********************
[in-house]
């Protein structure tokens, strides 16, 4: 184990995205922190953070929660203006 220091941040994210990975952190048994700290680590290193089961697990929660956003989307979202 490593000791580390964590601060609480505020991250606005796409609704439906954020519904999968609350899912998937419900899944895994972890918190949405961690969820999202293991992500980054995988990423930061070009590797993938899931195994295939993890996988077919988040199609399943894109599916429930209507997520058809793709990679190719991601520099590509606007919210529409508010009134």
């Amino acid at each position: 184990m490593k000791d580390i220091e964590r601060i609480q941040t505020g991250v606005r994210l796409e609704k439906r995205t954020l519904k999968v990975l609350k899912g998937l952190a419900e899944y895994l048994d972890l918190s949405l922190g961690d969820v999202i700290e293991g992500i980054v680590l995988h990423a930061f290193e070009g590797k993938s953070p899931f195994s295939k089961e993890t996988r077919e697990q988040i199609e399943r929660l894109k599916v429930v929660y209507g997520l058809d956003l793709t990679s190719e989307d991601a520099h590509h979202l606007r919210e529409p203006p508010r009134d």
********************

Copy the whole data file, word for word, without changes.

[in-house]
């Protein structure tokens, strides 16, 4: 184990995205922190953070929660203006 220091941040994210990975952190048994700290680590290193089961697990929660956003989307979202 490593000791580390964590601060609480505020991250606005796409609704439906954020519904999968609350899912998937419900899944895994972890918190949405961690969820999202293991992500980054995988990423930061070009590797993938899931195994295939993890996988077919988040199609399943894109599916429930209507997520058809793709990679190719991601520099590509606007919210529409508010009134």
């Amino acid at each position: 184990m490593k000791d580390i220091e964590r601060i609480q941040t505020g991250v606005r994210l796409e609704k439906r995205t954020l519904k999968v990975l609350k899912g998937l952190a419900e899944y895994l048994d972890l918190s949405l922190g961690d969820v999202i700290e293991g992500i980054v680590l995988h990423a930061f290193e070009g590797k993938s953070p899931f195994s295939k089961e993890t996988r077919e697990q988040i199609e399943r929660l894109k599916v429930v929660y209507g997520l058809d956003l793709t990679s190719e989307d991601a520099h590509h979202l606007r919210e529409p203006p508010r009134d």